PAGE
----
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ArsenalBio Launches With $85M for “Programmable” T Cell Therapies

Xconomy San Francisco — 

Cell therapies are made by tinkering with a patient’s immune cells so that they can better recognize and destroy cancer cells. These drugs give patients another treatment option for certain cancers that haven’t responded to anything else. ArsenalBio CEO Ken Drazan aims to take cell therapy even further.

Arsenal is developing technology that adds capabilities to a cell therapy similar to the way a software programmer stacks new functions on a computer program. Improving the way a therapy finds its cancer target is one way Arsenal could “program” a cell, Drazan says. On top of that, a capability could be added to stop a therapy’s damaging effects from hitting healthy tissue. Another feature might overcome a cancer’s mechanisms for suppressing the immune system. According to Drazan, immune cells can be programmed and controlled with certainty.

“That’s what programmable means,” he says. “You have the intent and you know you can execute on those functions.”

South San Francisco-based Arsenal is launching Thursday with an $85 million Series A round of funding. Investors include Westlake Village BioPartners; the Parker Institute for Cancer Immunotherapy (PICI); Kleiner Perkins; the University of California, San Francisco (UCSF) Foundation Investment Company, Euclidean Capital, and Osage University Partners.

The first generation of cell therapies are still relatively new to the market. In 2017, Novartis (NYSE: NVS) and Gilead Sciences (NASDAQ: GILD) won the first FDA approvals for drugs called chimeric-antigen receptor T cell therapies, or CAR-T for short. The approvals covered leukemias that have not responded to other treatments. The drug makers produce their CAR-T therapies by using a virus to insert the genetic instructions that tell a patient’s T cells how to attack his or her cancer cells. But those viruses have limited payloads, and that’s one way Arsenal aims to stand apart.

Arsenal says its technology can carry a larger DNA payload than the viruses used to make CAR-T drugs. That means an Arsenal cell therapy can be engineered with more instructions that enable it to do more things. Key to Arsenal’s approach is the capability to insert gene sequences in specific locations. That’s important because many functions in the genome depend on proximity to one or more gene sequences, Drazan says.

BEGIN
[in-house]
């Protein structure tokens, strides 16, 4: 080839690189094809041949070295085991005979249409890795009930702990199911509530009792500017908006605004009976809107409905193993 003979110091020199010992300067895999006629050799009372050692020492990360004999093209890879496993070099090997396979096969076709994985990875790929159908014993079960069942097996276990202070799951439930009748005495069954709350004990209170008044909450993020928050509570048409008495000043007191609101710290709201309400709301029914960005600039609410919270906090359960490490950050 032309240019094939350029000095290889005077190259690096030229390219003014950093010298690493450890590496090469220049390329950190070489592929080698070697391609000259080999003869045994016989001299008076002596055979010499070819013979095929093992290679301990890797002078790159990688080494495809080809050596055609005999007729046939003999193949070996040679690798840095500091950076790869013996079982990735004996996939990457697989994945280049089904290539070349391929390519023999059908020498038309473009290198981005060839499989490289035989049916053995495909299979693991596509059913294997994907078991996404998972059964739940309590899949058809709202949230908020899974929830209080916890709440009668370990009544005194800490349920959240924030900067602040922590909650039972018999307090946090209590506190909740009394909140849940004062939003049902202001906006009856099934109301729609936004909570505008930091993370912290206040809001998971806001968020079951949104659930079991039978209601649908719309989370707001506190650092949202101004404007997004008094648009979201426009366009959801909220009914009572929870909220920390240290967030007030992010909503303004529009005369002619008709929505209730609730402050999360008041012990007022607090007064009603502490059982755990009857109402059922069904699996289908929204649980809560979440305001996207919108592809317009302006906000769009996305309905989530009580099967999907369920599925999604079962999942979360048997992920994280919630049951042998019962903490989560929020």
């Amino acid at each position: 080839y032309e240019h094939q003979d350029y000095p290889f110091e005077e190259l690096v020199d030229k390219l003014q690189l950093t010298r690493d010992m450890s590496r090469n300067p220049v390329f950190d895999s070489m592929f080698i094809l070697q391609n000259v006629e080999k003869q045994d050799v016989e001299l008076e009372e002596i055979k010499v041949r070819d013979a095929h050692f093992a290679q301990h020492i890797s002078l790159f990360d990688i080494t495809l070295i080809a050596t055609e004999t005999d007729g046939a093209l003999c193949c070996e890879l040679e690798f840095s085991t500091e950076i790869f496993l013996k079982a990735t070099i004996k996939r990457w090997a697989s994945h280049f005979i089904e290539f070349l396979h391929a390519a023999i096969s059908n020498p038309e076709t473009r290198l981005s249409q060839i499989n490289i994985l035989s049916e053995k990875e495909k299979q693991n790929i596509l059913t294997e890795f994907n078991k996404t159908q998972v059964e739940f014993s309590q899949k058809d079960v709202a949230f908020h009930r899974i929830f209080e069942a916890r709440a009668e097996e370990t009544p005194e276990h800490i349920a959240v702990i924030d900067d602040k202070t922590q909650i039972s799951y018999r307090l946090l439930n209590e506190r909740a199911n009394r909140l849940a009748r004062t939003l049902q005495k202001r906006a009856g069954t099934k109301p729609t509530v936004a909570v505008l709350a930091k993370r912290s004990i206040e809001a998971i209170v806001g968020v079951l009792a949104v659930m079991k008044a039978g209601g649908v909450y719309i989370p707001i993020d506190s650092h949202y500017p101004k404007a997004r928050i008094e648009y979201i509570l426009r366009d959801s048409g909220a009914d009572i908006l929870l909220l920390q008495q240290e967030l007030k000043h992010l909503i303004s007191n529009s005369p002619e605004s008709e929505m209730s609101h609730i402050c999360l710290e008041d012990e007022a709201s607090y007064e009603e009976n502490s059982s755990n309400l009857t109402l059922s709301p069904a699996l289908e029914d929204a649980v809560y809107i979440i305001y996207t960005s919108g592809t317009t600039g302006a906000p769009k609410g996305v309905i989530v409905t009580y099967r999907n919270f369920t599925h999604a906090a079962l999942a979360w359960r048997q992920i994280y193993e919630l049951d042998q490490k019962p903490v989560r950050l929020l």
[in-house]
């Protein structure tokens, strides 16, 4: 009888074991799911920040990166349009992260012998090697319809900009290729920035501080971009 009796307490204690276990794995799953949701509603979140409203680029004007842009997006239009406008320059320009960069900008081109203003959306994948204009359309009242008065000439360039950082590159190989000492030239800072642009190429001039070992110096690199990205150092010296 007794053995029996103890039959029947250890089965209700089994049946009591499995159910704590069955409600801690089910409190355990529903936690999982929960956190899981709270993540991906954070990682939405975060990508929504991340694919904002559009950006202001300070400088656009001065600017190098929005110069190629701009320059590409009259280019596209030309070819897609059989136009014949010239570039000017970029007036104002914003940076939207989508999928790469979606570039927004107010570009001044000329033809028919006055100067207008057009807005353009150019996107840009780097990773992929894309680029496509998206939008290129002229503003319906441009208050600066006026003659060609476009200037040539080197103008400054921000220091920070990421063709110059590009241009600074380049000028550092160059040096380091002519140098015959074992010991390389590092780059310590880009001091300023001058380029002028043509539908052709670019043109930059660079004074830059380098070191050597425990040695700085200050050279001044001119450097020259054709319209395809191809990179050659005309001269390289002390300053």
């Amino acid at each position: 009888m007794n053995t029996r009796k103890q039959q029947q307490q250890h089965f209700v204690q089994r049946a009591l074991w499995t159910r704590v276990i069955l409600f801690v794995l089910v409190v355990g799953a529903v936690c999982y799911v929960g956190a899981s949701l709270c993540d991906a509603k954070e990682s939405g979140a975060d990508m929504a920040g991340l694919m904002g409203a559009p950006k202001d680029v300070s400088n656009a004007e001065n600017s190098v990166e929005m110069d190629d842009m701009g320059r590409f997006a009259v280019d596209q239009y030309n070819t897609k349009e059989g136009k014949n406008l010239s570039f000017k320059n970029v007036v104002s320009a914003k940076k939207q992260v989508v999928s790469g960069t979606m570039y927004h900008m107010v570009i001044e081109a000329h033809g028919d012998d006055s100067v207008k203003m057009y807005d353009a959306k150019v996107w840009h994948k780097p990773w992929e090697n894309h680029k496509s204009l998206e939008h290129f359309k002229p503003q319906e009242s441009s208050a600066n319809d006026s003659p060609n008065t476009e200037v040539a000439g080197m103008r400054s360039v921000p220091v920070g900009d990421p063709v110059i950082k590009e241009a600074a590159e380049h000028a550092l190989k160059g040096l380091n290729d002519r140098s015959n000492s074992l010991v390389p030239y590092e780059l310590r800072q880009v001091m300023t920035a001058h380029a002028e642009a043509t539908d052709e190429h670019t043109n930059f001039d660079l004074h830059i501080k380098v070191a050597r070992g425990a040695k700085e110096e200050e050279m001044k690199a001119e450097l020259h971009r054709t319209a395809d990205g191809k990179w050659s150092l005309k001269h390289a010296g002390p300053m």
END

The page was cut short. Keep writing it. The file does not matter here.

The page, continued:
Besides better targeting of cancer cells and improved safety, the company says its technology could direct immune cells to treat both solid tumors and blood cancers. The Novartis and Gilead CAR-T therapies treat only blood cancers. Depending on the cancer, Arsenal’s therapies could be autologous, meaning that they are developed from a patient’s own immune cells, or allogeneic, meaning that they are produced from a healthy donor’s cells.

“The opportunity here is to think about the cancer patient and the cancer itself as a multidimensional problem you want to solve for,” Drazan says.

Arsenal isn’t the only biotech developing ways to program cells. Last month, Boston synthetic biology startup Ginkgo Bioworks raised $290 million to support its efforts to write genetic code that programs cells for a variety of applications. The Boston company got its start engineering microbes used to make flavors and fragrances but has since expanded its scope to pharmaceuticals, agricultural products, and more. The company says that the programmable cells it is developing would be used in a wide range of industries.

Meanwhile, Senti Biosciences of South San Francisco is developing technology that rewrites the genetic code of a cell for therapeutic applications. For example, a Senti drug could coax a cell to produce a therapeutic protein. Senti, which calls itself a “gene circuit company,” is focusing on metabolic and immune system disorders. When the company raised $53 million in Series A financing last year, CEO Tim Lu said the goal was to reach human testing within three years.

Arsenal’s approach to developing programmable cell therapies is the product of different technologies, such as gene editing and computational biology, that come from several medical and academic institutions across the country. Beth Seidenberg, founding managing director of Westlake Village Bio, said in an email that the various technologies that comprise Arsenal’s approach might sometimes be seen as competing with each other. “The magic here is it is the first time we have been able to bring these major factors together,” she wrote.

Researchers at the academic and medical institutions had been collaborating for years, many of them as investigators at PICI, Drazan says. Arsenal will use the capital infusion to scale their initial research and potentially develop new medicines. Drazan says the company is working on programming its first drug candidates, which he hopes reach tests in humans “in the next few years.”

Image by Flickr user NIAID via a Creative Commons license